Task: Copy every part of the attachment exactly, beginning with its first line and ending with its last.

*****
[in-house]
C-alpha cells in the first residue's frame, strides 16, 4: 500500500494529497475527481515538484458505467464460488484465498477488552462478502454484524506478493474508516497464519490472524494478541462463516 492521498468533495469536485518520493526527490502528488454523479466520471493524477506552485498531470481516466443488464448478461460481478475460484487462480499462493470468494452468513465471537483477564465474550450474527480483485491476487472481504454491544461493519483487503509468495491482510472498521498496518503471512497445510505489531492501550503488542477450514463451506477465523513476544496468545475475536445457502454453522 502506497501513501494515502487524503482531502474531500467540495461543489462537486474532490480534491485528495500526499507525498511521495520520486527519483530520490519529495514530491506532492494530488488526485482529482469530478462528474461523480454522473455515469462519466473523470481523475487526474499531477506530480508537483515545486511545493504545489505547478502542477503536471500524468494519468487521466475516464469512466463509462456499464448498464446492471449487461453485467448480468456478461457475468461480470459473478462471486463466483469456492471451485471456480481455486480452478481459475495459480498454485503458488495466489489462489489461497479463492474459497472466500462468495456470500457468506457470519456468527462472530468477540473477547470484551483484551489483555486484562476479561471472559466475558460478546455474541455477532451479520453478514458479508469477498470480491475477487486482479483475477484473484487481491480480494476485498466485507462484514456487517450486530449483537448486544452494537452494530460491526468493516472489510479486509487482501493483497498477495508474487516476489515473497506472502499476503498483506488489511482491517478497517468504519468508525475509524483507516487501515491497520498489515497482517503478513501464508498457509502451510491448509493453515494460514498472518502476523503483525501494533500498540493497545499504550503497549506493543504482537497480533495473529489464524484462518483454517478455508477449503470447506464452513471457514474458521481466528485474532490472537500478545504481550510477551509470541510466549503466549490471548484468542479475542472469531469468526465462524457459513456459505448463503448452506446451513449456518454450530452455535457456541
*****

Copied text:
[in-house]
C-alpha cells in the first residue's frame, strides 16, 4: 500500500494529497475527481515538484458505467464460488484465498477488552462478502454484524506478493474508516497464519490472524494478541462463516 492521498468533495469536485518520493526527490502528488454523479466520471493524477506552485498531470481516466443488464448478461460481478475460484487462480499462493470468494452468513465471537483477564465474550450474527480483485491476487472481504454491544461493519483487503509468495491482510472498521498496518503471512497445510505489531492501550503488542477450514463451506477465523513476544496468545475475536445457502454453522 502506497501513501494515502487524503482531502474531500467540495461543489462537486474532490480534491485528495500526499507525498511521495520520486527519483530520490519529495514530491506532492494530488488526485482529482469530478462528474461523480454522473455515469462519466473523470481523475487526474499531477506530480508537483515545486511545493504545489505547478502542477503536471500524468494519468487521466475516464469512466463509462456499464448498464446492471449487461453485467448480468456478461457475468461480470459473478462471486463466483469456492471451485471456480481455486480452478481459475495459480498454485503458488495466489489462489489461497479463492474459497472466500462468495456470500457468506457470519456468527462472530468477540473477547470484551483484551489483555486484562476479561471472559466475558460478546455474541455477532451479520453478514458479508469477498470480491475477487486482479483475477484473484487481491480480494476485498466485507462484514456487517450486530449483537448486544452494537452494530460491526468493516472489510479486509487482501493483497498477495508474487516476489515473497506472502499476503498483506488489511482491517478497517468504519468508525475509524483507516487501515491497520498489515497482517503478513501464508498457509502451510491448509493453515494460514498472518502476523503483525501494533500498540493497545499504550503497549506493543504482537497480533495473529489464524484462518483454517478455508477449503470447506464452513471457514474458521481466528485474532490472537500478545504481550510477551509470541510466549503466549490471548484468542479475542472469531469468526465462524457459513456459505448463503448452506446451513449456518454450530452455535457456541